We’re a one-stop shop for broadcasters: Santosh Nair, UTV

27 Feb,2012

UTV Television, known to be a pioneer in the TV content business in India, was started by Ronnie Screwvala in the early nineties. Though the group has expanded its wings to being a broadcast major, its television business, which has now, in a way, been overshadowed by the international companies’ foray into India, is slowly but surely taking bigger strides in becoming a significant player in the business.

 

as put by Chief Operating Officer Santosh Nair, the content house’s biggest USP is the fact that it offers fiction and non-fiction shows, plus the company’s wide experience in the regional space. In a freewheeling interview with MxM India’s Rishi Vora, Nair speaks about the content business in India, UTV’s role in that, company’s plans and much more. Excerpts:

 

Q: So how was 2011 for UTV Television?

The year 2011 was very good for us. Saubhagyavati Bhava, which was launched at the end of the year, is doing well. Dor, which aired on Star Plus, was launched early in 2011 too performed fairly well. The non-fiction shows, especially on UTV Bindass, such as Big Switch and Emotional atyachar too have delivered.

 

Q: Is it tough competing with the likes of Endemol, Freemantle, Balaji and a host of other content houses?

all businesses are tough in that sense. My sense is that there is space for everybody. Yes, there are international format companies, but we’ve been successful in doing home-grown formats. The first season of Dance India Dance was done by us. and that’s the first and the best example of a successful home-grown format. Ek Khiladi Ek Hasina -India’s first cricket format show too is a great example of a great home-grown format. and not to forget Emotional atyachar – that too is a home-grown reality show.

 

Q: But not all home-grown formats have been successful.

Most of them have done fairly well. Dance India Dance is doing well season after season. The show is now in its fourth season. These are tried and tested formulas. and that’s one reason I feel there is space for everyone in the industry.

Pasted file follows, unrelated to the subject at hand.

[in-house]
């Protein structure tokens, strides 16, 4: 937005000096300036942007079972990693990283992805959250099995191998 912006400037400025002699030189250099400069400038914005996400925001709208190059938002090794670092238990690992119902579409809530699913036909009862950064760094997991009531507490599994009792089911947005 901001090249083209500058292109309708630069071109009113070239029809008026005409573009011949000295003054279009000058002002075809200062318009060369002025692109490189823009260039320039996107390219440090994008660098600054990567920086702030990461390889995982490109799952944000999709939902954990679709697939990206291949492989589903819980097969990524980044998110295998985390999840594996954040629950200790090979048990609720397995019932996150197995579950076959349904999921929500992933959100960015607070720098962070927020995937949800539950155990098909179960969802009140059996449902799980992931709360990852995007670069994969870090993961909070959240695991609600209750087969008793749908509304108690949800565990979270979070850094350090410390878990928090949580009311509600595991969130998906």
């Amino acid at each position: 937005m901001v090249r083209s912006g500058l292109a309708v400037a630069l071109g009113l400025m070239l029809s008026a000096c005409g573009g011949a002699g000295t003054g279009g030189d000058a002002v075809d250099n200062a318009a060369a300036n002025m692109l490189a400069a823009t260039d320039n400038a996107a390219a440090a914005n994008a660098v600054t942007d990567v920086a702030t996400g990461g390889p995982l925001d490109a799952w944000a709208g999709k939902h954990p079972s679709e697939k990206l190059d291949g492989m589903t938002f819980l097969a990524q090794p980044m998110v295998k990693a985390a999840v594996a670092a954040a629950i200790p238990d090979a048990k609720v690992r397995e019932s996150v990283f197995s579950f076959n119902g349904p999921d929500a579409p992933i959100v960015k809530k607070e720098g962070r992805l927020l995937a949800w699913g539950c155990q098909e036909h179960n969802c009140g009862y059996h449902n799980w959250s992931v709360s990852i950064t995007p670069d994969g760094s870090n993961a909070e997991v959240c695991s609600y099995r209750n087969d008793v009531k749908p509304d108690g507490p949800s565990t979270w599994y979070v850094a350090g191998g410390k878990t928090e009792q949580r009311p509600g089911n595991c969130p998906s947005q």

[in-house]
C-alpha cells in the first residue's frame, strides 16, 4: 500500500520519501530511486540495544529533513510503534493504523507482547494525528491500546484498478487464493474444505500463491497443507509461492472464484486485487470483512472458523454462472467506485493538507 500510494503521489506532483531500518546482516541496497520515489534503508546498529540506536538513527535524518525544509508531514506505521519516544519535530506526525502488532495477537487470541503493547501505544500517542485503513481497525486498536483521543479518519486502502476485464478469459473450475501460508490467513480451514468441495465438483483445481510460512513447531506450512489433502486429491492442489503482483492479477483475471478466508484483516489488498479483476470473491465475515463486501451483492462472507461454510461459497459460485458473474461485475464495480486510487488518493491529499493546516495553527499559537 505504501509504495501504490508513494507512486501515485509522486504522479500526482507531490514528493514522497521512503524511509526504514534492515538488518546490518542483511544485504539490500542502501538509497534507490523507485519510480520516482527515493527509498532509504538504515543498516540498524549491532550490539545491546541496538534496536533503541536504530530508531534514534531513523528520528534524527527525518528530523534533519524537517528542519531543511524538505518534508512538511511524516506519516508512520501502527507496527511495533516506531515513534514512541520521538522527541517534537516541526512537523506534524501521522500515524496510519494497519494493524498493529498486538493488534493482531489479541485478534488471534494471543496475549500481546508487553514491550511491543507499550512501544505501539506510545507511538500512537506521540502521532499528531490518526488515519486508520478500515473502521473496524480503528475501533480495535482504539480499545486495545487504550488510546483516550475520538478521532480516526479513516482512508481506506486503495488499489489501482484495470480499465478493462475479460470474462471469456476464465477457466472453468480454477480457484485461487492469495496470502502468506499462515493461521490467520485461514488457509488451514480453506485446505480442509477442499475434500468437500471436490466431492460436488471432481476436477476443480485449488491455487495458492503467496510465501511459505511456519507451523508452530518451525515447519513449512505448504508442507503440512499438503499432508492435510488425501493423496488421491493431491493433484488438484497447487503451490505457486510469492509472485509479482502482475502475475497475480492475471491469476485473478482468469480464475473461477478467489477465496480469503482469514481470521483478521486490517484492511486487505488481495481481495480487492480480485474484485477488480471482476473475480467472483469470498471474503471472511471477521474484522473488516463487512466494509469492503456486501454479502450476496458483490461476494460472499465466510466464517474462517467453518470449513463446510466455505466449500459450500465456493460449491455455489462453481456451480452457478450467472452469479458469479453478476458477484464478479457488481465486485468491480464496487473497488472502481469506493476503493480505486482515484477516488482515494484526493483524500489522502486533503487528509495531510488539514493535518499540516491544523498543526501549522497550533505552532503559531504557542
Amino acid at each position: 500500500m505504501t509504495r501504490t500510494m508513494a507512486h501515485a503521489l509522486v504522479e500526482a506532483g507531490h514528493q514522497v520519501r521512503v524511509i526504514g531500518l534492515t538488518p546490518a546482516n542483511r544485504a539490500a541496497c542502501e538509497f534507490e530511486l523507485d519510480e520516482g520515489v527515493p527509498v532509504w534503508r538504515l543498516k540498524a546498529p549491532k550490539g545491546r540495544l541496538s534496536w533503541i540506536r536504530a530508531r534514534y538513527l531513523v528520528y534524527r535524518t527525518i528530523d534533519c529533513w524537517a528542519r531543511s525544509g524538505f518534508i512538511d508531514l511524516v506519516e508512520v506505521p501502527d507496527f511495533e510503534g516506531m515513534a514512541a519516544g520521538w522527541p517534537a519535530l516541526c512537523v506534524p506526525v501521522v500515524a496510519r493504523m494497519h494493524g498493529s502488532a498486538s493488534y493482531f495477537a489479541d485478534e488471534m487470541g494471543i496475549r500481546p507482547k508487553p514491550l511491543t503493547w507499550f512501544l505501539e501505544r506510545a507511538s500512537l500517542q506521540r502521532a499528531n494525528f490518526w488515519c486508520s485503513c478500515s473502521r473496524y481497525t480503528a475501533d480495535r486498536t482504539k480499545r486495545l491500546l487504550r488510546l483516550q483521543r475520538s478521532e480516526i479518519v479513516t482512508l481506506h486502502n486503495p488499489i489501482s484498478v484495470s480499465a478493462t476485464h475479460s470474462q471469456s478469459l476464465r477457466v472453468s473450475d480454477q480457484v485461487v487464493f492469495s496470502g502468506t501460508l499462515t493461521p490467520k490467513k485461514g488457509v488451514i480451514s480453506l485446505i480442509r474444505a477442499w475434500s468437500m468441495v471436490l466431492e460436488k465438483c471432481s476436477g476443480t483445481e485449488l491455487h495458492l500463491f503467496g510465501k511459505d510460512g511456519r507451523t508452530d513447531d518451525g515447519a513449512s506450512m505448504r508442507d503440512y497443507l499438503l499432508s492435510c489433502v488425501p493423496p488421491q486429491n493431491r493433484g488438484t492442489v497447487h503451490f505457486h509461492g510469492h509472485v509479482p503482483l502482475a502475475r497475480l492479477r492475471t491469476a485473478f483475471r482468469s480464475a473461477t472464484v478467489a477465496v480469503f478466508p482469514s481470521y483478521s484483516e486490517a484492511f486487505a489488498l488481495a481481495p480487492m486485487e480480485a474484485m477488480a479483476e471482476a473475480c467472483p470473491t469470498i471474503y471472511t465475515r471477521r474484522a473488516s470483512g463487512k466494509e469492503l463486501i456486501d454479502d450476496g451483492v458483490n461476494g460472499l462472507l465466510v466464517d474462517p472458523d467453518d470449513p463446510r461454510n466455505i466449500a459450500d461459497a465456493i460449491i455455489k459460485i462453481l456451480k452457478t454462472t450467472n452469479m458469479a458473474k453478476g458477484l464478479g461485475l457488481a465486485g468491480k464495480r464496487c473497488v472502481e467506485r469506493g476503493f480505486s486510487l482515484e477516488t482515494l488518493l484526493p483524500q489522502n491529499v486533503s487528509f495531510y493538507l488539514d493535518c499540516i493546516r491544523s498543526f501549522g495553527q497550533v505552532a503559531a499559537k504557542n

Q: While there are home-grown formats done by Zee and various other channels, international formats like KBC, KKK, Bigg Boss and others are more popular. Why is that so?

International formats are formats which have worked internationally – they have worked well in many countries and hence are successful formats. There is a big market for international formats in India and that’s one of the main reasons why international production houses like Endemol, Freemantle and others have entered India.

Look at KBC for example. That’s a show that has seen a lot of success. Some have worked, some have not. But broadcasters will always look to do international formats more as these are the shows that have seen some success in overseas markets.

 

Q: are you also doing an international format show?

Yes, there is one in the pipeline.

 

Q: For a content house like yours, are non-fiction shows profitable?

Non-fiction shows are seasonal and each season lasts for about 13 to 26 weeks. So often they turn out to be more profitable because fiction shows usually takes about 200-250 episodes to break even. It takes that much time to understand how your fiction is doing on the ratings front, whether it is a good call to continue or not.

 

Q: UTV Bindass is a sister company, so if I may ask: How do reality shows like Emotional atyachar and Big Switch benefit you and the channel from a cost perspective?

These shows target the youth. So from a cost perspective, it is working out well for the channel and for us, too. That’s the reason why we’re doing them every year. So I’m pretty certain that the channel makes a fair amount of profit on these shows.